The Holidays just aren’t for everyone. The shopping, the travel, the crowds, the expectations…it can be a little overwhelming. Catching a glimpse of your fiancé locking lips with a stranger at the Macy’s Thanksgiving Parade certainly doesn’t exactly rouse the Christmas spirit, either.
This unfortunate event is exactly what happened to heroine and narrator Mary (Kari Ginsburg) in NextStop Theater Company’s The 12 Dates of Christmas.
Rest assured I’m not ruining anything, as Mary dishes on the traumatic end to her relationship in the opening few minutes of the show. This is only the beginning. Heartbroken and despondent from the implosion of her engagement, Mary carries on with life as a 30-something actress and barista in New York City, picking up the pieces where she can.
As part of this exercise (and in keeping with the play’s title), Mary engages in a series of romantic escapades over the course of the next year. Twelve, to be exact.
The outcome of her romantic encounters isn’t really what matters here. Some work, at least for a little while, and some don’t. Some are tragically hilarious, some just tragic. Some are sweet, and some are just good for an evening. For anyone that’s been on the dating scene for any amount of time, it’s kind of how these things go.
What’s important here is that all of Mary’s adventures are funny as hell.
Kari Ginsburg quickly endears herself to the audience as Mary. Ginsburg is likeable and sympathetic even as she dishes out witty and sarcastic barbs for everything from Christmas to dating to men in general. Mary is the kind of storyteller you want around to liven up a dinner party, and Ginsburg uses the role to exhibit some serious range. To the audience’s delight, Ginsburg shifts gears seamlessly between humor and despondence while showcasing an impressive ability to keep the energy up even as she bounds around the stage, performs some light calisthenics and carries on without a break for roughly 90 minutes.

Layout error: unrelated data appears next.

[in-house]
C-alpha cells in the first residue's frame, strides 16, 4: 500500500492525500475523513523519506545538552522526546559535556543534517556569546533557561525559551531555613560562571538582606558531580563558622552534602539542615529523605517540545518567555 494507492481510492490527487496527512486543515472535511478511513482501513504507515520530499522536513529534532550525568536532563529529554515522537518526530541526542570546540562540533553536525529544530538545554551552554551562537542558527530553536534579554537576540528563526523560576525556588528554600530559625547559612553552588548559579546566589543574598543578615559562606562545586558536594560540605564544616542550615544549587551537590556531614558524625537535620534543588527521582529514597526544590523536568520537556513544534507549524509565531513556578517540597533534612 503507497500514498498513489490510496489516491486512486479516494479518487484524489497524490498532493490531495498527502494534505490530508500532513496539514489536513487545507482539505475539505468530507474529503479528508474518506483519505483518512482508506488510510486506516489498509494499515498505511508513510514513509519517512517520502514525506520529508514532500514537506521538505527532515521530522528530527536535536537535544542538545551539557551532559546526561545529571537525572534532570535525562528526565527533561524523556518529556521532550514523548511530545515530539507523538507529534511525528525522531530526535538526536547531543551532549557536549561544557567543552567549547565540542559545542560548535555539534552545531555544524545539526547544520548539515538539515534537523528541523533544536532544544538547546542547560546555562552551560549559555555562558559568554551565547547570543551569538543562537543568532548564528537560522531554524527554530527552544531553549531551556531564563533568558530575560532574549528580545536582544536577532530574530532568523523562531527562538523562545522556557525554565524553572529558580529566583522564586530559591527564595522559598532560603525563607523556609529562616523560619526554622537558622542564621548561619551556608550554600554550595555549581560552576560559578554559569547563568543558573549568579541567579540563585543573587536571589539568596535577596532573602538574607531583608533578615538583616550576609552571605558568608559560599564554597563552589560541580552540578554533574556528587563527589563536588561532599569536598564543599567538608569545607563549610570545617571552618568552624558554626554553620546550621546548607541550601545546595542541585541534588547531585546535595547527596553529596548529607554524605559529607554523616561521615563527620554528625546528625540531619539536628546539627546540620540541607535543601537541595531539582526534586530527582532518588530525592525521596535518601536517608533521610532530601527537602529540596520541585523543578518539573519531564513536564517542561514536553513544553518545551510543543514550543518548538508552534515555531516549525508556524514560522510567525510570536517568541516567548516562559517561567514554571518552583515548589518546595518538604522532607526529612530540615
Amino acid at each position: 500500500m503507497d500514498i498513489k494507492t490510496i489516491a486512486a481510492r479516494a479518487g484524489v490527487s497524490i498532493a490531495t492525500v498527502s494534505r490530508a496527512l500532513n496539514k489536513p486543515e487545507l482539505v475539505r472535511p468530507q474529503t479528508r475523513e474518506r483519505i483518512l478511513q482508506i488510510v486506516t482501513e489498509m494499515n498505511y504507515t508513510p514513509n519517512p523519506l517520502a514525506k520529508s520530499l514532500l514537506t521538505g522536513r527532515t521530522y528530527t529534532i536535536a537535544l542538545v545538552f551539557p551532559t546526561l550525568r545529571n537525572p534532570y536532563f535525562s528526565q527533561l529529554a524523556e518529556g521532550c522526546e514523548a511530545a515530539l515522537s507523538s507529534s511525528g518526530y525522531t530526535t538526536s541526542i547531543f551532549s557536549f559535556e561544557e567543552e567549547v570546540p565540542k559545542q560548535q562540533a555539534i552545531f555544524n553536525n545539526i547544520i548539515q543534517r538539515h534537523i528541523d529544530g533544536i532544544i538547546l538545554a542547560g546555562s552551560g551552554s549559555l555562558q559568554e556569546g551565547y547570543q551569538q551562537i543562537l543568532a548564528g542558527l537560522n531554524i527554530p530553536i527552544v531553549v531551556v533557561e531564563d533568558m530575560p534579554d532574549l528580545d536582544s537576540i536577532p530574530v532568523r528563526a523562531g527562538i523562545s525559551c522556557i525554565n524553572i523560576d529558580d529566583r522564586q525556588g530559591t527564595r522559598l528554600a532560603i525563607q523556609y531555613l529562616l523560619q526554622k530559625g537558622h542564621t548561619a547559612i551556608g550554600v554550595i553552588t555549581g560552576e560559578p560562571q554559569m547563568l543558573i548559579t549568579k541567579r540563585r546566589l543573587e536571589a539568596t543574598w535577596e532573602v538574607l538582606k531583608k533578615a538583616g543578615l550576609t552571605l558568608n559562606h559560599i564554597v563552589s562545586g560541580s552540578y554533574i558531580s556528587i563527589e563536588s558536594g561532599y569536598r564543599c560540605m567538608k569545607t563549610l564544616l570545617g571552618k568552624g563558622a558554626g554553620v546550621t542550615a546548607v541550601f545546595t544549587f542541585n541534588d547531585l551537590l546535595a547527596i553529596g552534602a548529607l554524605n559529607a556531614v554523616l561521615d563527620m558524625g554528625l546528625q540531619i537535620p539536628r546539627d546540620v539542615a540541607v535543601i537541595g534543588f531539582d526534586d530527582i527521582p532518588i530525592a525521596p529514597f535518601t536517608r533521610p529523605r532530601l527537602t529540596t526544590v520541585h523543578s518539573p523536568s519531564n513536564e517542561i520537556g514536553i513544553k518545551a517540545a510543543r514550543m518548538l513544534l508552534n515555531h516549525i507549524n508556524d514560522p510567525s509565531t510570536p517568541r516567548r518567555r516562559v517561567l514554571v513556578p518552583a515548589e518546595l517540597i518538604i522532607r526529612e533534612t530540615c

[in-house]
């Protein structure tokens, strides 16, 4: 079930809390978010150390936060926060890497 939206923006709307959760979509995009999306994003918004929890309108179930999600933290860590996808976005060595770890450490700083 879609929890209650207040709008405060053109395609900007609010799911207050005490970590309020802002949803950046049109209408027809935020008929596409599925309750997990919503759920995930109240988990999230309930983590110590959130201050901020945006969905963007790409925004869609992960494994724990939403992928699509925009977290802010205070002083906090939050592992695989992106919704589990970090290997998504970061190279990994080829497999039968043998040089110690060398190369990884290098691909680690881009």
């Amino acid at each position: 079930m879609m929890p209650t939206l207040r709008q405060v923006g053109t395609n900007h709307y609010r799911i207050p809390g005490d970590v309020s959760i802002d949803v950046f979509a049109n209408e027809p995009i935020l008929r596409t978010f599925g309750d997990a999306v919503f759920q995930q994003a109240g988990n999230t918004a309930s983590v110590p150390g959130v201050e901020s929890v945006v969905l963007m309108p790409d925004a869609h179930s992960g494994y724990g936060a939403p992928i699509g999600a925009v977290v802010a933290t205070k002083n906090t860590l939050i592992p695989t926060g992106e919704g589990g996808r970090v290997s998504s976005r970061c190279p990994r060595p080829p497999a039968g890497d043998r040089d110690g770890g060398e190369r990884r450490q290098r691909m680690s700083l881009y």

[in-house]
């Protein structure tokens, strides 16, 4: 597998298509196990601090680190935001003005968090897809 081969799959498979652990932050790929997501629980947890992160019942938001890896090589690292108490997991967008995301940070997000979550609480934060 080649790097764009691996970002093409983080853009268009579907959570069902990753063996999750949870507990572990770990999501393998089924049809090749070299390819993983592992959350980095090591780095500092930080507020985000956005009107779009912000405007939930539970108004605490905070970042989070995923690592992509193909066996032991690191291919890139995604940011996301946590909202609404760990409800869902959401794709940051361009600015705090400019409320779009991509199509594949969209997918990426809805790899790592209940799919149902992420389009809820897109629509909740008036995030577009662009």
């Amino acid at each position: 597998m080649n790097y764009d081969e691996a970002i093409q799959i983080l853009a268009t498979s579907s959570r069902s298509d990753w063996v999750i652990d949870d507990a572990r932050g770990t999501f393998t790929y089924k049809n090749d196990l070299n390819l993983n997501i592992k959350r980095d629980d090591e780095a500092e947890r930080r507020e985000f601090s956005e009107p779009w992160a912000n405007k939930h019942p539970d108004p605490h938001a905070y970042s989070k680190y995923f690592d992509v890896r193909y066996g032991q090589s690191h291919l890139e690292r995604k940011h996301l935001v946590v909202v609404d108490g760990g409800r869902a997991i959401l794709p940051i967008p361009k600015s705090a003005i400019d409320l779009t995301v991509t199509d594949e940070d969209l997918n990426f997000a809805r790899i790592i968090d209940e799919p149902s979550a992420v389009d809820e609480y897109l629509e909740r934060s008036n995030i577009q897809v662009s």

Mary isn’t alone throughout her adventures. Her mother, her Aunt Kathy, a “beautiful mysterious woman” and others are on hand to provide support, encouragement, and the phone numbers of a few good men for Mary. Ginsburg plays them all, deftly switching between her characters’ ticks, mannerisms and accents, and maintaining the show’s momentum throughout.
Not every moment is pitch perfect, of course. For one, it’s never explained why Mary’s mother has a thick Midwestern accent while Aunt Kathy (presumably mom’s sister) has a twangy Southern drawl, but we can chalk that up to creative license. Additionally, some lines early on are delivered a little hastily, giving an air of hysteria to the opening scenes. In the end, however, both Ginsburg and director Abigail Isaac prove that they know how to build a crescendo and create a quiet moment, masterfully reining in the performance where it counts.
What’s more concerning is a frustrating subtext underpinning the play. Mary is, by all appearances, a smart and relatively successful woman. In the year throughout which 12 Dates of Christmas takes place Mary starts a new job, is offered a series of acting roles and spends a good deal of time with what appear to be close friends and family who love her. The fact that she disregards the entire year as a failure simply because she couldn’t lock down a man is a little troubling.
The 12 Dates of Christmas
Closes December 29, 2013
NextStop Theatre at
Industrial Strength Theatre
269 Sunset Business Park
1 hour, 30 minutes with no intermission
Tickets: $25 – $27
But, such is the nature of heartbreak, and the script does show some impressive restraint. Mary’s trials and tribulations could have been fuel for the rantings of an anti-Christmas curmudgeon, but playwright Ginna Hoben and Kari Ginsburg offer a production that is full of mirth. Mary feels sorry for herself in the worst way, but who can blame her? The audience is treated to self-pity that is jolly and playful, rather than a foot-stomping temper-tantrum.
Equally refreshing is Hoben’s decision to eschew the neat little bow that wraps so many a romantic-comedy under the proverbial tree. What remains is a play that is thoughtful and reflective, if sweet enough to jerk a tear or two.
NextStop’s The 12 Dates of Christmas is worth more than a look – it’s worth a place as a Christmas tradition. Like A Christmas Carol and its ilk, this is one I would brave the snowy streets again to see next December.
Sure, The 12 Dates of Christmas isn’t likely to leave anyone nostalgic for the dating scene, but it may just instill a little holiday spirit in those who need it most.
The 12 Dates of Christmas by Ginna Hoben . Directed by Abigail Isaac . Featuring Kari Ginsburg . Scenic design: Jennifer McDuffee . Lighting design: Steven Holliday . Costume design: Kathy Dunlap . Production manager: Jennifer Lambert . Stage Managers: Laura Moody and Sierra Banack . Produced by NextStop Theatre . Reviewed by Jon Boughton.